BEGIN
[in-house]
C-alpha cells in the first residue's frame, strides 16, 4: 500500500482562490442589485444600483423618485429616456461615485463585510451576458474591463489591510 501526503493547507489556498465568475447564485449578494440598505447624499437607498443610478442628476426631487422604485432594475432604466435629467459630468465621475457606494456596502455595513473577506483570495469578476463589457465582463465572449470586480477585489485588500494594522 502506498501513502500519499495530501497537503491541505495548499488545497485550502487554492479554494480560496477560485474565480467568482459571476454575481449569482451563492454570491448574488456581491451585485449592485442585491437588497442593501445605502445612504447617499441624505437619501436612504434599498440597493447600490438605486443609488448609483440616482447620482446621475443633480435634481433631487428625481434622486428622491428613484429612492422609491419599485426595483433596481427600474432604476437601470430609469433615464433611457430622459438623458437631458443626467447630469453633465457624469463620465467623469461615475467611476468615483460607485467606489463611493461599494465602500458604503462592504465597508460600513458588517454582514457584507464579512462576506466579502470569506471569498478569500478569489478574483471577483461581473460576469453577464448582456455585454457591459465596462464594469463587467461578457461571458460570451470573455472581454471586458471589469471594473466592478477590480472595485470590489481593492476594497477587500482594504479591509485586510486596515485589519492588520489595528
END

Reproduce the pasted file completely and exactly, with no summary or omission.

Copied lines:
[in-house]
C-alpha cells in the first residue's frame, strides 16, 4: 500500500482562490442589485444600483423618485429616456461615485463585510451576458474591463489591510 501526503493547507489556498465568475447564485449578494440598505447624499437607498443610478442628476426631487422604485432594475432604466435629467459630468465621475457606494456596502455595513473577506483570495469578476463589457465582463465572449470586480477585489485588500494594522 502506498501513502500519499495530501497537503491541505495548499488545497485550502487554492479554494480560496477560485474565480467568482459571476454575481449569482451563492454570491448574488456581491451585485449592485442585491437588497442593501445605502445612504447617499441624505437619501436612504434599498440597493447600490438605486443609488448609483440616482447620482446621475443633480435634481433631487428625481434622486428622491428613484429612492422609491419599485426595483433596481427600474432604476437601470430609469433615464433611457430622459438623458437631458443626467447630469453633465457624469463620465467623469461615475467611476468615483460607485467606489463611493461599494465602500458604503462592504465597508460600513458588517454582514457584507464579512462576506466579502470569506471569498478569500478569489478574483471577483461581473460576469453577464448582456455585454457591459465596462464594469463587467461578457461571458460570451470573455472581454471586458471589469471594473466592478477590480472595485470590489481593492476594497477587500482594504479591509485586510486596515485589519492588520489595528